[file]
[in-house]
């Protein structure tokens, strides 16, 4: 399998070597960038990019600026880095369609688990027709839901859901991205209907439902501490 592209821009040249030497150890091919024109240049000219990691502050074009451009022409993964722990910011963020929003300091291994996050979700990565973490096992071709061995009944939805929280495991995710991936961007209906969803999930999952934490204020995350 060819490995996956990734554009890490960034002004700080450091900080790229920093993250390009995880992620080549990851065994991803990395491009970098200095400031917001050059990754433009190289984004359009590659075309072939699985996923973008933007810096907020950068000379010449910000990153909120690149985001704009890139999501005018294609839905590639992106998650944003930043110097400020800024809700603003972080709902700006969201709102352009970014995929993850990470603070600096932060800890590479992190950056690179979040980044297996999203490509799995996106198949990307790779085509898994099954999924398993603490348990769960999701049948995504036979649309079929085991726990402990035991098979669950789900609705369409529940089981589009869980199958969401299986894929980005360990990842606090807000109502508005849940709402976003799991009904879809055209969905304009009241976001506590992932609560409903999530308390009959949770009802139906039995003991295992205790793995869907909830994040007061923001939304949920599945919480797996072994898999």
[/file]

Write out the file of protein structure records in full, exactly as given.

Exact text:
[in-house]
């Protein structure tokens, strides 16, 4: 399998070597960038990019600026880095369609688990027709839901859901991205209907439902501490 592209821009040249030497150890091919024109240049000219990691502050074009451009022409993964722990910011963020929003300091291994996050979700990565973490096992071709061995009944939805929280495991995710991936961007209906969803999930999952934490204020995350 060819490995996956990734554009890490960034002004700080450091900080790229920093993250390009995880992620080549990851065994991803990395491009970098200095400031917001050059990754433009190289984004359009590659075309072939699985996923973008933007810096907020950068000379010449910000990153909120690149985001704009890139999501005018294609839905590639992106998650944003930043110097400020800024809700603003972080709902700006969201709102352009970014995929993850990470603070600096932060800890590479992190950056690179979040980044297996999203490509799995996106198949990307790779085509898994099954999924398993603490348990769960999701049948995504036979649309079929085991726990402990035991098979669950789900609705369409529940089981589009869980199958969401299986894929980005360990990842606090807000109502508005849940709402976003799991009904879809055209969905304009009241976001506590992932609560409903999530308390009959949770009802139906039995003991295992205790793995869907909830994040007061923001939304949920599945919480797996072994898999």